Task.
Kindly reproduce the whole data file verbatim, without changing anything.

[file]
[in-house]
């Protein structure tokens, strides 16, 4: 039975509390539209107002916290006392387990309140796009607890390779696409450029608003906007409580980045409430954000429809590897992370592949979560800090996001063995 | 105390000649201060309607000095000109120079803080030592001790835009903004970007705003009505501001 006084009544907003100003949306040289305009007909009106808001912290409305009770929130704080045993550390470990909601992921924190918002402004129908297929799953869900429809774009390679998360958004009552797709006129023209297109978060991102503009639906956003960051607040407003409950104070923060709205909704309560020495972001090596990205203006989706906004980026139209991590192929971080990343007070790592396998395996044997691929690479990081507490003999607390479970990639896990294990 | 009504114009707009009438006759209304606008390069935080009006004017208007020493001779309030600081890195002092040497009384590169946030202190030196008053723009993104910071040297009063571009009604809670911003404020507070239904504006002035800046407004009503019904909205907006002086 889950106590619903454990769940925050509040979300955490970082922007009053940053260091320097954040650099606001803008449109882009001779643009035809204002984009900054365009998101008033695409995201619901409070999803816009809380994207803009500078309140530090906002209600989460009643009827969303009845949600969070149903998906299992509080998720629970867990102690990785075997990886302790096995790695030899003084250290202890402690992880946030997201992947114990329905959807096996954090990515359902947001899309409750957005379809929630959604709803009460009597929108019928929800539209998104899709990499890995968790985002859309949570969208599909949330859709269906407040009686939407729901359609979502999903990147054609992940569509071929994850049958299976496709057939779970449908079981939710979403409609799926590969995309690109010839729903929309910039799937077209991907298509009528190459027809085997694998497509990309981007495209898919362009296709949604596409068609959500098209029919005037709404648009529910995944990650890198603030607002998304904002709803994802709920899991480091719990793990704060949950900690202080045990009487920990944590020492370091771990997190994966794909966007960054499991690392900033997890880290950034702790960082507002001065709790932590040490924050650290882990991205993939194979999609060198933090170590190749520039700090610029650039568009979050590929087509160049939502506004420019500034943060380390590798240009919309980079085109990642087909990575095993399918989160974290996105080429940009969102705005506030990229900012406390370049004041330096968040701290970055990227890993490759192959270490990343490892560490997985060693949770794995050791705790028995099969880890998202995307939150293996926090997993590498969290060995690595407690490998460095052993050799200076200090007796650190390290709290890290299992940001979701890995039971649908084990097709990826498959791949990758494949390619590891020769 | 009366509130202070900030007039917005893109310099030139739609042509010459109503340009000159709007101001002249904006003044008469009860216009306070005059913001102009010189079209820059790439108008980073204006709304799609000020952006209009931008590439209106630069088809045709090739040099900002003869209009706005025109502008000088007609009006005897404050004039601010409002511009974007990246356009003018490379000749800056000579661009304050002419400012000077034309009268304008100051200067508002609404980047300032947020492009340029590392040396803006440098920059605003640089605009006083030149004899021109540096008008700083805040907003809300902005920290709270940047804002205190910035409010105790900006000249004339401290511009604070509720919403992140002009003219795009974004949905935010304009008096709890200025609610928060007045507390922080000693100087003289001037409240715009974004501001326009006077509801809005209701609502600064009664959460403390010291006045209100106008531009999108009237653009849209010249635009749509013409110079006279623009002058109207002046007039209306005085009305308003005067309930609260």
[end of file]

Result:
[in-house]
């Protein structure tokens, strides 16, 4: 039975509390539209107002916290006392387990309140796009607890390779696409450029608003906007409580980045409430954000429809590897992370592949979560800090996001063995 | 105390000649201060309607000095000109120079803080030592001790835009903004970007705003009505501001 006084009544907003100003949306040289305009007909009106808001912290409305009770929130704080045993550390470990909601992921924190918002402004129908297929799953869900429809774009390679998360958004009552797709006129023209297109978060991102503009639906956003960051607040407003409950104070923060709205909704309560020495972001090596990205203006989706906004980026139209991590192929971080990343007070790592396998395996044997691929690479990081507490003999607390479970990639896990294990 | 009504114009707009009438006759209304606008390069935080009006004017208007020493001779309030600081890195002092040497009384590169946030202190030196008053723009993104910071040297009063571009009604809670911003404020507070239904504006002035800046407004009503019904909205907006002086 889950106590619903454990769940925050509040979300955490970082922007009053940053260091320097954040650099606001803008449109882009001779643009035809204002984009900054365009998101008033695409995201619901409070999803816009809380994207803009500078309140530090906002209600989460009643009827969303009845949600969070149903998906299992509080998720629970867990102690990785075997990886302790096995790695030899003084250290202890402690992880946030997201992947114990329905959807096996954090990515359902947001899309409750957005379809929630959604709803009460009597929108019928929800539209998104899709990499890995968790985002859309949570969208599909949330859709269906407040009686939407729901359609979502999903990147054609992940569509071929994850049958299976496709057939779970449908079981939710979403409609799926590969995309690109010839729903929309910039799937077209991907298509009528190459027809085997694998497509990309981007495209898919362009296709949604596409068609959500098209029919005037709404648009529910995944990650890198603030607002998304904002709803994802709920899991480091719990793990704060949950900690202080045990009487920990944590020492370091771990997190994966794909966007960054499991690392900033997890880290950034702790960082507002001065709790932590040490924050650290882990991205993939194979999609060198933090170590190749520039700090610029650039568009979050590929087509160049939502506004420019500034943060380390590798240009919309980079085109990642087909990575095993399918989160974290996105080429940009969102705005506030990229900012406390370049004041330096968040701290970055990227890993490759192959270490990343490892560490997985060693949770794995050791705790028995099969880890998202995307939150293996926090997993590498969290060995690595407690490998460095052993050799200076200090007796650190390290709290890290299992940001979701890995039971649908084990097709990826498959791949990758494949390619590891020769 | 009366509130202070900030007039917005893109310099030139739609042509010459109503340009000159709007101001002249904006003044008469009860216009306070005059913001102009010189079209820059790439108008980073204006709304799609000020952006209009931008590439209106630069088809045709090739040099900002003869209009706005025109502008000088007609009006005897404050004039601010409002511009974007990246356009003018490379000749800056000579661009304050002419400012000077034309009268304008100051200067508002609404980047300032947020492009340029590392040396803006440098920059605003640089605009006083030149004899021109540096008008700083805040907003809300902005920290709270940047804002205190910035409010105790900006000249004339401290511009604070509720919403992140002009003219795009974004949905935010304009008096709890200025609610928060007045507390922080000693100087003289001037409240715009974004501001326009006077509801809005209701609502600064009664959460403390010291006045209100106008531009999108009237653009849209010249635009749509013409110079006279623009002058109207002046007039209306005085009305308003005067309930609260």